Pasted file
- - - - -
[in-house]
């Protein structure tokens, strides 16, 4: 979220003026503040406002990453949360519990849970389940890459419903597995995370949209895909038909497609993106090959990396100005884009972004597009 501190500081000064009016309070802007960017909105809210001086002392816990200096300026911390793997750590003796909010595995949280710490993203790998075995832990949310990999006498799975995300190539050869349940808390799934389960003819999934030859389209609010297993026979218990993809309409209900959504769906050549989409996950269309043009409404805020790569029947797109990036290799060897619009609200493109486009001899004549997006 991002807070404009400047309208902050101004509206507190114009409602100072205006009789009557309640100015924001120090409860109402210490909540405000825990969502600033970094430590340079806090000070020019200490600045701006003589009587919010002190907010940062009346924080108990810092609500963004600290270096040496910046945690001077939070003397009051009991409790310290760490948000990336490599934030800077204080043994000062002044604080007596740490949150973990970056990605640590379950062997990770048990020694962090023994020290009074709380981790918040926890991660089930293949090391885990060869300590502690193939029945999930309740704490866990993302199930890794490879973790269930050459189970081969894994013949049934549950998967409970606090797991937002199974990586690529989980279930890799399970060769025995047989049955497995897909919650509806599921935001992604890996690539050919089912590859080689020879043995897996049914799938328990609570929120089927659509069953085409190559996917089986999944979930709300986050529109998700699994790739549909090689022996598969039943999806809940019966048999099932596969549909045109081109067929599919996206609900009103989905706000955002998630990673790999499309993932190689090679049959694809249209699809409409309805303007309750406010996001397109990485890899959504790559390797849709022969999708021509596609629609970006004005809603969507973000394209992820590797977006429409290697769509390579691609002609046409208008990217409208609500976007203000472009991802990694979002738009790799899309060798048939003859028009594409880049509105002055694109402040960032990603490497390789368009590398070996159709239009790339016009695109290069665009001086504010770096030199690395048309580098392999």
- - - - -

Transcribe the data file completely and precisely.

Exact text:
[in-house]
């Protein structure tokens, strides 16, 4: 979220003026503040406002990453949360519990849970389940890459419903597995995370949209895909038909497609993106090959990396100005884009972004597009 501190500081000064009016309070802007960017909105809210001086002392816990200096300026911390793997750590003796909010595995949280710490993203790998075995832990949310990999006498799975995300190539050869349940808390799934389960003819999934030859389209609010297993026979218990993809309409209900959504769906050549989409996950269309043009409404805020790569029947797109990036290799060897619009609200493109486009001899004549997006 991002807070404009400047309208902050101004509206507190114009409602100072205006009789009557309640100015924001120090409860109402210490909540405000825990969502600033970094430590340079806090000070020019200490600045701006003589009587919010002190907010940062009346924080108990810092609500963004600290270096040496910046945690001077939070003397009051009991409790310290760490948000990336490599934030800077204080043994000062002044604080007596740490949150973990970056990605640590379950062997990770048990020694962090023994020290009074709380981790918040926890991660089930293949090391885990060869300590502690193939029945999930309740704490866990993302199930890794490879973790269930050459189970081969894994013949049934549950998967409970606090797991937002199974990586690529989980279930890799399970060769025995047989049955497995897909919650509806599921935001992604890996690539050919089912590859080689020879043995897996049914799938328990609570929120089927659509069953085409190559996917089986999944979930709300986050529109998700699994790739549909090689022996598969039943999806809940019966048999099932596969549909045109081109067929599919996206609900009103989905706000955002998630990673790999499309993932190689090679049959694809249209699809409409309805303007309750406010996001397109990485890899959504790559390797849709022969999708021509596609629609970006004005809603969507973000394209992820590797977006429409290697769509390579691609002609046409208008990217409208609500976007203000472009991802990694979002738009790799899309060798048939003859028009594409880049509105002055694109402040960032990603490497390789368009590398070996159709239009790339016009695109290069665009001086504010770096030199690395048309580098392999």